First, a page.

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August 5, 2013 | by  | in Features |
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He tutaki Tipuna

Uia mai koia

Whakahuatia ake

Ko wai te whare nei e?

Ko Te Kani!

Ko wai te tekoteko kei runga?

Ko Paikea! Ko Paikea! Hi!

 

The Paikea tekoteko was carved in the 1880s for the house of Te Kani-a-Takirau in Uawa (Tolaga Bay). Built by Patararangi of Mangatuna, it has not been seen by any of Paikea’s descendants since the carving was sold in the 1890s. Some readers may be familiar with the whakatauākī from the Paikea haka composed by Mikaere Pewhairangi of Tokomaru Bay, on the East Coast: “Uia mai koia whakahuatia ake ko wai te whare nei e? Ko Te Kani! Ko wai te tekoteko kei runga? Ko Paikea! Ko Paikea! Hi!” The tekoteko acknowledged in this well-performed and well-loved haka is the same Paikea tekoteko at the American Museum of Natural History today.

In April 2013, a group from Tolaga Bay as a part of Toi Hauiti, on the East Coast of the North Island, journeyed to the ‘Land of the Free’ to reconnect with this important piece of Te Aitanga-a-Hauiti history. I was fortunate enough to be a part of this team. I’m not exactly sure why I got to go, but am very stoked that I did.

New York was everything I had heard and hoped it would be and more; indeed, as my girl Alicia says, a “concrete jungle where dreams are made of”. There is energy to that city; from Times Square and Broadway, to the street vendors and the distinct New Yorker accent that is so overwhelming and fast-paced that it’s intoxicating to be around. We managed to do some celeb-stalking of Emilia Clarke, a.k.a. Daenerys Targaryen from the HBO TV series Game of Thrones. Another thing while we were there that was quite exciting was that we were fortunate enough to pay a visit to ‘Boss Lady’, Rt Hon Helen Clark, at the UN offices.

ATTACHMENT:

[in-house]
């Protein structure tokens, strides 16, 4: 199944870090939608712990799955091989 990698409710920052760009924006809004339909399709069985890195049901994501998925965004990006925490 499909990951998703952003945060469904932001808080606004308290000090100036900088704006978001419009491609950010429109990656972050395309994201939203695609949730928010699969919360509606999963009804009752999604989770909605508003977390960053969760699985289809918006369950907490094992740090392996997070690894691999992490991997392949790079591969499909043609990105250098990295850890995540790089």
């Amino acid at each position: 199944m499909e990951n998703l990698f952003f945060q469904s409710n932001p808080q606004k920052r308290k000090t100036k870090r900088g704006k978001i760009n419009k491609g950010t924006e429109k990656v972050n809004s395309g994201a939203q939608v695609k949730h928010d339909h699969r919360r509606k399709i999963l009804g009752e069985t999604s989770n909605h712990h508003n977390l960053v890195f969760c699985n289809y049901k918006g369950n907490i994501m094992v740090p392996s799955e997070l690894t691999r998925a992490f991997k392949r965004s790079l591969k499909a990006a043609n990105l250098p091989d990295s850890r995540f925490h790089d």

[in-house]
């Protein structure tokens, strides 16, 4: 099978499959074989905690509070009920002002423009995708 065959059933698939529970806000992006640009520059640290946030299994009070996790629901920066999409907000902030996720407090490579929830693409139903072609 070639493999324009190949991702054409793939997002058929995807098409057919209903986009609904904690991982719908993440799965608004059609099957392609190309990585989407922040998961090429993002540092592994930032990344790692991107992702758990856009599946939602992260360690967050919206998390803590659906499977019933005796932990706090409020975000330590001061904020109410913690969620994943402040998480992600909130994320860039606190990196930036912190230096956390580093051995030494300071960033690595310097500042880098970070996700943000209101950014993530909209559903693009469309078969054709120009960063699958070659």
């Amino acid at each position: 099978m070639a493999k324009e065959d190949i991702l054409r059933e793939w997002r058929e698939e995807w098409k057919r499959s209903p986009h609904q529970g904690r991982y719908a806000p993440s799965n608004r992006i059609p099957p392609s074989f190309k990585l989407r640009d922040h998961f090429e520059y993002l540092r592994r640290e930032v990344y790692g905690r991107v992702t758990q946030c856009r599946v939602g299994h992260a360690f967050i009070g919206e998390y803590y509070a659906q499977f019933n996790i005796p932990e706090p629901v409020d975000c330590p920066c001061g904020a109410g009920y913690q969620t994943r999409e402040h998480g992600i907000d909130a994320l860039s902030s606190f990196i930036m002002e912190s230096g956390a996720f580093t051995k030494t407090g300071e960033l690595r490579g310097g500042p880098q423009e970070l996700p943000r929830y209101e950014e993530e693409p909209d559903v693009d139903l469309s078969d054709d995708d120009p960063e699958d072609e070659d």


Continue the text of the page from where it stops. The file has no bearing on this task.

However, some people in our team might say that all these events pale in significance when compared to the monumental experience that occurred at the American Museum of Natural History (AMNH). The AMNH houses some very important pieces from the farthest corners of the world. However, the piece that was most significant to our group was the Paikea tekoteko.

Needless to say, on 16 April 2013, when we first met Paikea at the AMNH, it was a very emotional moment for us all. I cannot possibly encapsulate the different types of emotions that were felt in that room that day. Heoi, ka tangi te ngakau i te kitenga atu i tō matou tipuna rongonui, e noho mokemoke ana ki whenua kē, i tērā taha o te ao. Suffice to say, more than a few tears were shed; some happy, others sad.

It may reassure those at home who have not but would surely love to see Paikea, that he is in immaculate condition, and credit must be given to the staff at the AMNH for that reason. His condition is of such a high quality that it not only allows one to feel more connected to Paikea himself, but also to the ancestors who were possibly alive when Paikea was first carved. It is astounding to imagine what this figure must have seen standing atop Te Kani-a-Takirau’s own whare.

Currently showing at the AMNH, there is the Te Papa exhibition on Tohora that showcases the connection of different peoples to whales. The Paikea story was our connection, and the Paikea tekoteko was a major part of our presentation. It was awesome when we were notified that Paikea would be present at all of our presentations. So for the next four days we were able to spend time with Paikea, while presenting his story, among others, to the visitors who came to watch our show. The audience members varied from primary-school children, the AMNH staff, all the way to the elderly; a notable audience member was American comedian Tina Fey. Many audience members approached our group after the performances and thanked us for sharing our ancestor and our way of seeing the world with the people of New York City, and that is how we knew that our intention of sending our messages to the wider world had been achieved.

Overall, it is safe to say that every member of our team considers this a once-in-a-lifetime experience. This has been a journey of learning about others and about our self-identity that we might not have learned had we not been a part of this team. Finally, we would like to thank all those who had a hand in helping us on this trip: our sponsors, fundraisers, and supporters; thank you all.

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